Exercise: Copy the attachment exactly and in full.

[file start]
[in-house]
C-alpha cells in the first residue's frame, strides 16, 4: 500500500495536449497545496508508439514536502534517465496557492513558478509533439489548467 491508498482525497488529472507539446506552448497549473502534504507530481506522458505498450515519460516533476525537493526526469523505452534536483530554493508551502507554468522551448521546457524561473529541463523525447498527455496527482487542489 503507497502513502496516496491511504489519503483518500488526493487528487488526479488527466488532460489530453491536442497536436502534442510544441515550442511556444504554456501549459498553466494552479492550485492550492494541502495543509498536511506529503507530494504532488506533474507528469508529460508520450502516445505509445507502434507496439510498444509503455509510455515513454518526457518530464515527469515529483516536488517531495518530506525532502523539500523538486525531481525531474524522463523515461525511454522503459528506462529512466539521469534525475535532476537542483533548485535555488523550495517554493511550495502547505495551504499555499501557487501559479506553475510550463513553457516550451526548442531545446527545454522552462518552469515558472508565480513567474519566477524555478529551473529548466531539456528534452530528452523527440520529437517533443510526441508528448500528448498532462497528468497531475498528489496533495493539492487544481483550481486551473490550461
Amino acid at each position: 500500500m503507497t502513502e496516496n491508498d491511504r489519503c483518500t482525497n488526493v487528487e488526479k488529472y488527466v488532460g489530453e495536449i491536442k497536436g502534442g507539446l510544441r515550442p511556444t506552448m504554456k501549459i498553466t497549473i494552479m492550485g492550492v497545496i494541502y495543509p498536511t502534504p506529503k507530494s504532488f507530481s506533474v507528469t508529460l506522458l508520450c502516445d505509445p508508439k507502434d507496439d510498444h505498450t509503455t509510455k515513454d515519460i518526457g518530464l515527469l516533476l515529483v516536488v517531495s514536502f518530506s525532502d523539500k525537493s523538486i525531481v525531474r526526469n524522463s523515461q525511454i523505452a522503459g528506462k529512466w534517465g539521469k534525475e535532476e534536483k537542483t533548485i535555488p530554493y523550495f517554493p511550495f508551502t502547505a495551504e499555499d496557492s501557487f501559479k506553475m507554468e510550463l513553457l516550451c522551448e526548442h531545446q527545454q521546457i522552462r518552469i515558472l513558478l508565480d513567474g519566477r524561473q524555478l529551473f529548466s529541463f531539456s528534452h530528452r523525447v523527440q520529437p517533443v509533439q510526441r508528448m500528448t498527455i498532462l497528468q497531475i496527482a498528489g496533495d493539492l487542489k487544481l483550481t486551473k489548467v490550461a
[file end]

[in-house]
C-alpha cells in the first residue's frame, strides 16, 4: 500500500495536449497545496508508439514536502534517465496557492513558478509533439489548467 491508498482525497488529472507539446506552448497549473502534504507530481506522458505498450515519460516533476525537493526526469523505452534536483530554493508551502507554468522551448521546457524561473529541463523525447498527455496527482487542489 503507497502513502496516496491511504489519503483518500488526493487528487488526479488527466488532460489530453491536442497536436502534442510544441515550442511556444504554456501549459498553466494552479492550485492550492494541502495543509498536511506529503507530494504532488506533474507528469508529460508520450502516445505509445507502434507496439510498444509503455509510455515513454518526457518530464515527469515529483516536488517531495518530506525532502523539500523538486525531481525531474524522463523515461525511454522503459528506462529512466539521469534525475535532476537542483533548485535555488523550495517554493511550495502547505495551504499555499501557487501559479506553475510550463513553457516550451526548442531545446527545454522552462518552469515558472508565480513567474519566477524555478529551473529548466531539456528534452530528452523527440520529437517533443510526441508528448500528448498532462497528468497531475498528489496533495493539492487544481483550481486551473490550461
Amino acid at each position: 500500500m503507497t502513502e496516496n491508498d491511504r489519503c483518500t482525497n488526493v487528487e488526479k488529472y488527466v488532460g489530453e495536449i491536442k497536436g502534442g507539446l510544441r515550442p511556444t506552448m504554456k501549459i498553466t497549473i494552479m492550485g492550492v497545496i494541502y495543509p498536511t502534504p506529503k507530494s504532488f507530481s506533474v507528469t508529460l506522458l508520450c502516445d505509445p508508439k507502434d507496439d510498444h505498450t509503455t509510455k515513454d515519460i518526457g518530464l515527469l516533476l515529483v516536488v517531495s514536502f518530506s525532502d523539500k525537493s523538486i525531481v525531474r526526469n524522463s523515461q525511454i523505452a522503459g528506462k529512466w534517465g539521469k534525475e535532476e534536483k537542483t533548485i535555488p530554493y523550495f517554493p511550495f508551502t502547505a495551504e499555499d496557492s501557487f501559479k506553475m507554468e510550463l513553457l516550451c522551448e526548442h531545446q527545454q521546457i522552462r518552469i515558472l513558478l508565480d513567474g519566477r524561473q524555478l529551473f529548466s529541463f531539456s528534452h530528452r523525447v523527440q520529437p517533443v509533439q510526441r508528448m500528448t498527455i498532462l497528468q497531475i496527482a498528489g496533495d493539492l487542489k487544481l483550481t486551473k489548467v490550461a